HYDERABAD: Snubbing both Prime Minister Narendra Modi’s global success in leading an electronic payment and commerce revolution in India, and Telangana state IT minister K.T. Rama Rao’s projection of Hyderabad as a potential rival of California’s silicon valley, former Indian captain Mohd. Azharuddin-led Hyderabad Cricket Association (HCA) scripted a needless offline fiasco, leading to a stampede, seriously injuring seven people, including police and fire service folks, after thousands of cricket fans assembled to buy a few offline tickets made available for sale.
In a macabre mayhem no sports fans in the world deserve, and indeed have to face at events like Wimbledon or French Open, or Olympics or F1 or PGA tour, HCA reportedly sold out over 38,000 tickets online (which many fans felt they had difficulty buying), out of the supposed total of 55,000 seating capacity at the Rajiv Gandhi International Cricket Stadium (Uppal) for the match on September 25.
More than 30,000 cricket fans scrambled for a mere 3,000 offline tickets, according to reports, belying claims of clean, transparent or fair sale of 38,000 tickets to cricket fans. The fans, some waiting in queues patiently for over eight to 10 hours, at the only two counters set-up for tickets sale from 10 am to 5 pm at Gymkhana grounds, had to face a nightmare, scripted by the insensitivity of the HCA.
What are the advantages of selling tickets offline and not online? Lack of accountability, black marketing, siphoning them off to friends and powerful people without letting commoners have a chance to buy it. The stampede also proved that the cops deployed in big numbers were inadequate. As the mad rush and jostling and pushing began to create a scenario of a stampede and things began going out of control, police, forced to use force, canned the innocent fans, whose only fault was the love of cricket.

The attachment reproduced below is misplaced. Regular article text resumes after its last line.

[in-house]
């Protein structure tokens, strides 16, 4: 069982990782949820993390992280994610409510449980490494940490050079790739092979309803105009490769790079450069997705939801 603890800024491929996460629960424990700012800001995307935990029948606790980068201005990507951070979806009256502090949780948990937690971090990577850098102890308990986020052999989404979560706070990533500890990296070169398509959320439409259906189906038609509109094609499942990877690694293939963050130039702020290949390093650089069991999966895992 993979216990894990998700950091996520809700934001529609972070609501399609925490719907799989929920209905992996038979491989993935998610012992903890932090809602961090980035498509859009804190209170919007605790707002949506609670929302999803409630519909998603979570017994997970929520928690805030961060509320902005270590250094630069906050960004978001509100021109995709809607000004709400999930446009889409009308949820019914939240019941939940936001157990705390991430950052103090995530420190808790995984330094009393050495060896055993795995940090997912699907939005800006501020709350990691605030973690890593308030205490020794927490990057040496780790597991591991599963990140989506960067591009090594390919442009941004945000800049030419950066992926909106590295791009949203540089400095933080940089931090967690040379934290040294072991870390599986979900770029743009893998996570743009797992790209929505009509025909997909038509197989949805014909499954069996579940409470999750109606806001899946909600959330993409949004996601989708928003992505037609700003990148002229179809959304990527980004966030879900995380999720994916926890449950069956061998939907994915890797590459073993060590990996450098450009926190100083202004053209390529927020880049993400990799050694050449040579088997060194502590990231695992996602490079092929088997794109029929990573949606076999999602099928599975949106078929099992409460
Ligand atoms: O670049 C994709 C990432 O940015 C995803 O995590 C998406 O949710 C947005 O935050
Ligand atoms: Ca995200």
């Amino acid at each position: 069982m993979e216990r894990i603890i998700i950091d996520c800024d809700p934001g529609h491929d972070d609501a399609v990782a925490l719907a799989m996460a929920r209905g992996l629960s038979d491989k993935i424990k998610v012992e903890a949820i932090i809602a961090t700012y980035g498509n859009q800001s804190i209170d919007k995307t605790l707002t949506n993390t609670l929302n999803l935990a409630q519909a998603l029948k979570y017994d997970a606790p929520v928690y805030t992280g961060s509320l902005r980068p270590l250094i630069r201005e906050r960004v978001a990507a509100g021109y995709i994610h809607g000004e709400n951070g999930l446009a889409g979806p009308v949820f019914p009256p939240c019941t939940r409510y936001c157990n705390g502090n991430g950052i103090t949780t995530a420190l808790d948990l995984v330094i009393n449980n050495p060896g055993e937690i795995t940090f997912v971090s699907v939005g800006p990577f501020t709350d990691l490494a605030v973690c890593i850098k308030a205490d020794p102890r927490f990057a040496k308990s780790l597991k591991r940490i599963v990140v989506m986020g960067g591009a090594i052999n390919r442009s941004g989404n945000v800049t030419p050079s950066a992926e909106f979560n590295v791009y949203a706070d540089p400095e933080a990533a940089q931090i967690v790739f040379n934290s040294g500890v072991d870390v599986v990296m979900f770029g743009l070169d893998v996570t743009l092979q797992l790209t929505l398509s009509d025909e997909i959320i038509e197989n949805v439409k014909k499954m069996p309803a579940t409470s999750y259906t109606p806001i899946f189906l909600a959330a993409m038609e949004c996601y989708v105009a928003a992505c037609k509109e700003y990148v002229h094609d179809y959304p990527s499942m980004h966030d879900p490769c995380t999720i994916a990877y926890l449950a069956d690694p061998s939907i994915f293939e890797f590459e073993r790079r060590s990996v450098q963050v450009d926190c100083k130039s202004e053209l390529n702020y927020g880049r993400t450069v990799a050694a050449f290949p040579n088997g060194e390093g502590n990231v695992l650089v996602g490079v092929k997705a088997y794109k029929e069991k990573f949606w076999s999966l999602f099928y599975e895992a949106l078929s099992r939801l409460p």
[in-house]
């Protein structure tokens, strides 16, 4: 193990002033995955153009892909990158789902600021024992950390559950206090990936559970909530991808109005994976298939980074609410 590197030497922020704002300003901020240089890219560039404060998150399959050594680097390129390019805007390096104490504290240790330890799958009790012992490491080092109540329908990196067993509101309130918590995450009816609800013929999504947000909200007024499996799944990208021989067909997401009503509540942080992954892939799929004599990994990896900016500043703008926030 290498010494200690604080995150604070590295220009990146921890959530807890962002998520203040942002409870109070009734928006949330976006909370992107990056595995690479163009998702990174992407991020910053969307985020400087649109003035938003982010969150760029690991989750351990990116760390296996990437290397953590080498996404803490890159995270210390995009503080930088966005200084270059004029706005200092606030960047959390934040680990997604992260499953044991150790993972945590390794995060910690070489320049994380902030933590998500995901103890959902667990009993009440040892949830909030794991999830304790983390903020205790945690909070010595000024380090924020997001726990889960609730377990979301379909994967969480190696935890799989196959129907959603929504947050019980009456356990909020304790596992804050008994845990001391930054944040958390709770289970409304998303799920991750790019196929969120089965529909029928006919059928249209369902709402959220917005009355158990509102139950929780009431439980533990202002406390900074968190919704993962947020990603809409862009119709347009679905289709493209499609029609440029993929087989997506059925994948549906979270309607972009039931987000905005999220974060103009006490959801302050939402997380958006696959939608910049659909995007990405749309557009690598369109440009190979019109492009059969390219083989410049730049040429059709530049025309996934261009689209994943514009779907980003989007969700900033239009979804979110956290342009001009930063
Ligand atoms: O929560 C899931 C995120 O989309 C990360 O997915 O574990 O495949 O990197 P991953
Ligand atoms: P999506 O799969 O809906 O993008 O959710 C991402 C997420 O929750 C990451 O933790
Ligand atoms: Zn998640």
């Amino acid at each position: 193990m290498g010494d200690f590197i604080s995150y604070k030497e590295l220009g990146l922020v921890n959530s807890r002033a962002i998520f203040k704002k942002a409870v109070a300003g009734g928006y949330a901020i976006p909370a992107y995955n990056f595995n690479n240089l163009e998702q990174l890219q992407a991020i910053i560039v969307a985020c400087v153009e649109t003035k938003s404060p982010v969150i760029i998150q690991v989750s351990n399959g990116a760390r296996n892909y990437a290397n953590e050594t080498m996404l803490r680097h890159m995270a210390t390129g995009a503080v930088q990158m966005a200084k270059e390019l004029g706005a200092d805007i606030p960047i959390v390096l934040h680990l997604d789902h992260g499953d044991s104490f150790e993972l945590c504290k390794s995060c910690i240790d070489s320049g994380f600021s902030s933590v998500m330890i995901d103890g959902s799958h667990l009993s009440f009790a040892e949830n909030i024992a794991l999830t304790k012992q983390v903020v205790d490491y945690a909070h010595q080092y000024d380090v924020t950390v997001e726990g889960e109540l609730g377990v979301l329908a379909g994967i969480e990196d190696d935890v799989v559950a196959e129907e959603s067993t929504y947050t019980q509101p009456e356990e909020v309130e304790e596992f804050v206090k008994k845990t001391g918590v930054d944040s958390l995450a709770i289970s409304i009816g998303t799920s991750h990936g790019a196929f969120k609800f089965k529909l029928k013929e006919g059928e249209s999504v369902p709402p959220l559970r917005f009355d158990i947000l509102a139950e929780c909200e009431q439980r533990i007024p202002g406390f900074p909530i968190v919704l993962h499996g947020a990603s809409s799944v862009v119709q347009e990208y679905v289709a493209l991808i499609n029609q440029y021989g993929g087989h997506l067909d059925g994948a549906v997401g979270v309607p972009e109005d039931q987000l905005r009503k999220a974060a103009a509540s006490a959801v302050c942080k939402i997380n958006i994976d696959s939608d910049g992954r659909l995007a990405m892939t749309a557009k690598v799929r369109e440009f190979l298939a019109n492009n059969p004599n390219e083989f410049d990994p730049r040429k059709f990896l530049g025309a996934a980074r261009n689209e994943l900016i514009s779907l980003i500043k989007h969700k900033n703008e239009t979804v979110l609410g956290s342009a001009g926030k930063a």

At least seven persons, including cops and fire personnel, and women, were injured in the incident. They were taken to a nearby private hospital at Secunderabad.
Luckily, they are reported to be out of danger. The upcoming match brings back cricket, after the pandemic, and a total gap of over three years. It did not create an experience worthy of any decent society.
G. Naresh, a techie from Miyapur, said he came to the venue at around 5.30 am, but had no clue on how many tickets would be issued.
Another fan, Christy Lobo, said, firstly there was no information about the tickets at the gate. There was no drinking water or toilet facilities for fans, given the long waits. Many fans, including women, started reaching the ticketing venue in the early hours of Thursday.
A cricket fan asked furiously, “Why could they not sell the tickets at the Uppal stadium instead?”
Gradually, thousands gathered outside the Gymkhana gate. As the gates opened for sale, fans scrambled inside. Within minutes, the crowd began to go out of control, despite police efforts to control it, and the stampede began. The cops said they were forced to use force to disperse the crowd.
Fans alleged that cops lathi-charged them without giving any warnings, even as thousands of other fans still stood in lines. Some of them even managed to get tickets even as the stampede and lathi-charge raged on.
Fans shared pictures of cops allegedly getting tickets, even as people hopelessly in queues, which went viral on social media platforms.
City police officials said the news of a woman dying in the stampede was false.
Later, the situation was brought under control, after which police said organisers set up extra counters for selling tickets.
Meanwhile, all routes leading to the Gymkhana stadium witnessed traffic jams. By afternoon, all roads were barricaded by the traffic police to avoid any further congestion. The traffic congestion continued till late evening and movement became normal only after the counters were closed in the evening.
The fans who got the tickets were happy. But hi-tech Hyderabad deserves better than what the HCA offered. It was not just cricket.